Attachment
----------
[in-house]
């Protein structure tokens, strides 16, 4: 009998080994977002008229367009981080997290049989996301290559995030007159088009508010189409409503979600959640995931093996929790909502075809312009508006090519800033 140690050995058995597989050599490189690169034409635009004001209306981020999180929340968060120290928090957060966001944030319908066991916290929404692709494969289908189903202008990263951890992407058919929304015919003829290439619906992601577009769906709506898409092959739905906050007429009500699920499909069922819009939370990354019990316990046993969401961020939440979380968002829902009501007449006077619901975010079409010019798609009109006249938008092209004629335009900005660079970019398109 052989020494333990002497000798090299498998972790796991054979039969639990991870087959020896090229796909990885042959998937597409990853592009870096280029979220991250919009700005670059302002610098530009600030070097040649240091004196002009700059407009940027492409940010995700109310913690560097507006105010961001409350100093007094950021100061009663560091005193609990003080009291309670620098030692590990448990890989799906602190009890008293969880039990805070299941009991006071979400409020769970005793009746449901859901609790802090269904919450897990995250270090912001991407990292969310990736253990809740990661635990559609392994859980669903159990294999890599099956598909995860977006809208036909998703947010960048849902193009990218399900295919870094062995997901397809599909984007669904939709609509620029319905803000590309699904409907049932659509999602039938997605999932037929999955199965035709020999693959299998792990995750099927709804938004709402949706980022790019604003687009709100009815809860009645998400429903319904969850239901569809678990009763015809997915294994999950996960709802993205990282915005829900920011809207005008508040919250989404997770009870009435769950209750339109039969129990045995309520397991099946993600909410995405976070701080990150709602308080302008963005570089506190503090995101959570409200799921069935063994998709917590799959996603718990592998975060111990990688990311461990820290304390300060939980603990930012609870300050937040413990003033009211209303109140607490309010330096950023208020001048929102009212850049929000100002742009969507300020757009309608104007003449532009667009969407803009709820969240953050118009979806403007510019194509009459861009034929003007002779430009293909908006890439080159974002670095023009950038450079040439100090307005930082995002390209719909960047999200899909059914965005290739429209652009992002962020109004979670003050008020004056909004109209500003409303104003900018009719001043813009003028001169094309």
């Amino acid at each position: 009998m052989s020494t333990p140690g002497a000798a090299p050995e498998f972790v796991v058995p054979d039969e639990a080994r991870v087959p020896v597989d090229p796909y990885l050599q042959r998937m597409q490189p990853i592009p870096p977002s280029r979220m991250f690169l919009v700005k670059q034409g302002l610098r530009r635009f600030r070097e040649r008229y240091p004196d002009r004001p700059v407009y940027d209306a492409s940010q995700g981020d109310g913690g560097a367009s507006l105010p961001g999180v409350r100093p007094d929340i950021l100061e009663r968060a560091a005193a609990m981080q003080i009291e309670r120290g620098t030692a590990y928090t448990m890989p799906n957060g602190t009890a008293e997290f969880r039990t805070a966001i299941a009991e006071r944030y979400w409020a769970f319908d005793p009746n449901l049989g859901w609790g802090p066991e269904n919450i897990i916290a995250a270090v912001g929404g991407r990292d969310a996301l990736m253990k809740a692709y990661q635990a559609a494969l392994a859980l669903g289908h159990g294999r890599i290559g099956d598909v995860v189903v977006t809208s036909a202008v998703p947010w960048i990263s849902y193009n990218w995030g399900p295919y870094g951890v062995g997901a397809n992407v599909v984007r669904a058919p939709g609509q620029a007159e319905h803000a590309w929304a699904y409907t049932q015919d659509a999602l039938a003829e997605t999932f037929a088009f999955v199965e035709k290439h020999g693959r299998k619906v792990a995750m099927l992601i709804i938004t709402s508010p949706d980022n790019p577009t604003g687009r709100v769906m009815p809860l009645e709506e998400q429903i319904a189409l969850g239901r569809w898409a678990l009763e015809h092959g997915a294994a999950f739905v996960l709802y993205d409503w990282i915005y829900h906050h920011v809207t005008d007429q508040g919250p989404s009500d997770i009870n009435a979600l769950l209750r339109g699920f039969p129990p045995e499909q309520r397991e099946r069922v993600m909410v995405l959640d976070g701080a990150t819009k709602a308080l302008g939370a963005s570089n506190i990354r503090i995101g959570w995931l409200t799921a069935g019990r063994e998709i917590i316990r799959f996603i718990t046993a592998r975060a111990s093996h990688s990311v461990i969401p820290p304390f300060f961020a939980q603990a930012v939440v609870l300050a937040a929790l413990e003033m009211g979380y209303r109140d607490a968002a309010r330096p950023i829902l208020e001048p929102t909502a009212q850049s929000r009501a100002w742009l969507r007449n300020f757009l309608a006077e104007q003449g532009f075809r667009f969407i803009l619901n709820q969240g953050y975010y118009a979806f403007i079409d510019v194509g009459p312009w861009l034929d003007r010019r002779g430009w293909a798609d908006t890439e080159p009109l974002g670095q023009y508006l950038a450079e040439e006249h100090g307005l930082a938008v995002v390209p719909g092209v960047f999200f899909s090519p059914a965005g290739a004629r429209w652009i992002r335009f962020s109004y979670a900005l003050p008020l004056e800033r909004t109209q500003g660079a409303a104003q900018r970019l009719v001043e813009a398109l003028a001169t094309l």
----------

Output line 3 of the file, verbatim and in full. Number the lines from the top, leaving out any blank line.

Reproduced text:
């Amino acid at each position: 009998m052989s020494t333990p140690g002497a000798a090299p050995e498998f972790v796991v058995p054979d039969e639990a080994r991870v087959p020896v597989d090229p796909y990885l050599q042959r998937m597409q490189p990853i592009p870096p977002s280029r979220m991250f690169l919009v700005k670059q034409g302002l610098r530009r635009f600030r070097e040649r008229y240091p004196d002009r004001p700059v407009y940027d209306a492409s940010q995700g981020d109310g913690g560097a367009s507006l105010p961001g999180v409350r100093p007094d929340i950021l100061e009663r968060a560091a005193a609990m981080q003080i009291e309670r120290g620098t030692a590990y928090t448990m890989p799906n957060g602190t009890a008293e997290f969880r039990t805070a966001i299941a009991e006071r944030y979400w409020a769970f319908d005793p009746n449901l049989g859901w609790g802090p066991e269904n919450i897990i916290a995250a270090v912001g929404g991407r990292d969310a996301l990736m253990k809740a692709y990661q635990a559609a494969l392994a859980l669903g289908h159990g294999r890599i290559g099956d598909v995860v189903v977006t809208s036909a202008v998703p947010w960048i990263s849902y193009n990218w995030g399900p295919y870094g951890v062995g997901a397809n992407v599909v984007r669904a058919p939709g609509q620029a007159e319905h803000a590309w929304a699904y409907t049932q015919d659509a999602l039938a003829e997605t999932f037929a088009f999955v199965e035709k290439h020999g693959r299998k619906v792990a995750m099927l992601i709804i938004t709402s508010p949706d980022n790019p577009t604003g687009r709100v769906m009815p809860l009645e709506e998400q429903i319904a189409l969850g239901r569809w898409a678990l009763e015809h092959g997915a294994a999950f739905v996960l709802y993205d409503w990282i915005y829900h906050h920011v809207t005008d007429q508040g919250p989404s009500d997770i009870n009435a979600l769950l209750r339109g699920f039969p129990p045995e499909q309520r397991e099946r069922v993600m909410v995405l959640d976070g701080a990150t819009k709602a308080l302008g939370a963005s570089n506190i990354r503090i995101g959570w995931l409200t799921a069935g019990r063994e998709i917590i316990r799959f996603i718990t046993a592998r975060a111990s093996h990688s990311v461990i969401p820290p304390f300060f961020a939980q603990a930012v939440v609870l300050a937040a929790l413990e003033m009211g979380y209303r109140d607490a968002a309010r330096p950023i829902l208020e001048p929102t909502a009212q850049s929000r009501a100002w742009l969507r007449n300020f757009l309608a006077e104007q003449g532009f075809r667009f969407i803009l619901n709820q969240g953050y975010y118009a979806f403007i079409d510019v194509g009459p312009w861009l034929d003007r010019r002779g430009w293909a798609d908006t890439e080159p009109l974002g670095q023009y508006l950038a450079e040439e006249h100090g307005l930082a938008v995002v390209p719909g092209v960047f999200f899909s090519p059914a965005g290739a004629r429209w652009i992002r335009f962020s109004y979670a900005l003050p008020l004056e800033r909004t109209q500003g660079a409303a104003q900018r970019l009719v001043e813009a398109l003028a001169t094309l």